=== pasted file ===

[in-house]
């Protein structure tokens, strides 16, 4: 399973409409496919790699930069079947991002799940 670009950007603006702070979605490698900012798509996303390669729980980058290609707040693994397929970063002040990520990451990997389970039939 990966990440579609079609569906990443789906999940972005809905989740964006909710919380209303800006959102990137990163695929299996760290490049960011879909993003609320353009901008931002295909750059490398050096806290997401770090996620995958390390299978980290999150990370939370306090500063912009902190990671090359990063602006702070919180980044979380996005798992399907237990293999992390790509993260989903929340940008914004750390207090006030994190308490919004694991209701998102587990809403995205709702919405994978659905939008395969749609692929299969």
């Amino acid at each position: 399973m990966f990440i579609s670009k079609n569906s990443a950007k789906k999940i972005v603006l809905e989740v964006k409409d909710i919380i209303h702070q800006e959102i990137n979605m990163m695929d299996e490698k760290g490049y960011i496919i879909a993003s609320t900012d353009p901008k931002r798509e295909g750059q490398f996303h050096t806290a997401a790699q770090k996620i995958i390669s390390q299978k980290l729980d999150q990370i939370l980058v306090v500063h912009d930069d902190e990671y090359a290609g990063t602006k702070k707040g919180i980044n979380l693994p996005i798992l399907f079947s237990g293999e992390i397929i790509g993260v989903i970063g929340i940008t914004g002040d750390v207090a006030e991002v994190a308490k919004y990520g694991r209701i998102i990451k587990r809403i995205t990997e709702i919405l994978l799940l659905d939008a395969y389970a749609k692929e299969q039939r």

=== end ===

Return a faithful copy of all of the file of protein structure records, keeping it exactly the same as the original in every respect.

[in-house]
């Protein structure tokens, strides 16, 4: 399973409409496919790699930069079947991002799940 670009950007603006702070979605490698900012798509996303390669729980980058290609707040693994397929970063002040990520990451990997389970039939 990966990440579609079609569906990443789906999940972005809905989740964006909710919380209303800006959102990137990163695929299996760290490049960011879909993003609320353009901008931002295909750059490398050096806290997401770090996620995958390390299978980290999150990370939370306090500063912009902190990671090359990063602006702070919180980044979380996005798992399907237990293999992390790509993260989903929340940008914004750390207090006030994190308490919004694991209701998102587990809403995205709702919405994978659905939008395969749609692929299969």
């Amino acid at each position: 399973m990966f990440i579609s670009k079609n569906s990443a950007k789906k999940i972005v603006l809905e989740v964006k409409d909710i919380i209303h702070q800006e959102i990137n979605m990163m695929d299996e490698k760290g490049y960011i496919i879909a993003s609320t900012d353009p901008k931002r798509e295909g750059q490398f996303h050096t806290a997401a790699q770090k996620i995958i390669s390390q299978k980290l729980d999150q990370i939370l980058v306090v500063h912009d930069d902190e990671y090359a290609g990063t602006k702070k707040g919180i980044n979380l693994p996005i798992l399907f079947s237990g293999e992390i397929i790509g993260v989903i970063g929340i940008t914004g002040d750390v207090a006030e991002v994190a308490k919004y990520g694991r209701i998102i990451k587990r809403i995205t990997e709702i919405l994978l799940l659905d939008a395969y389970a749609k692929e299969q039939r």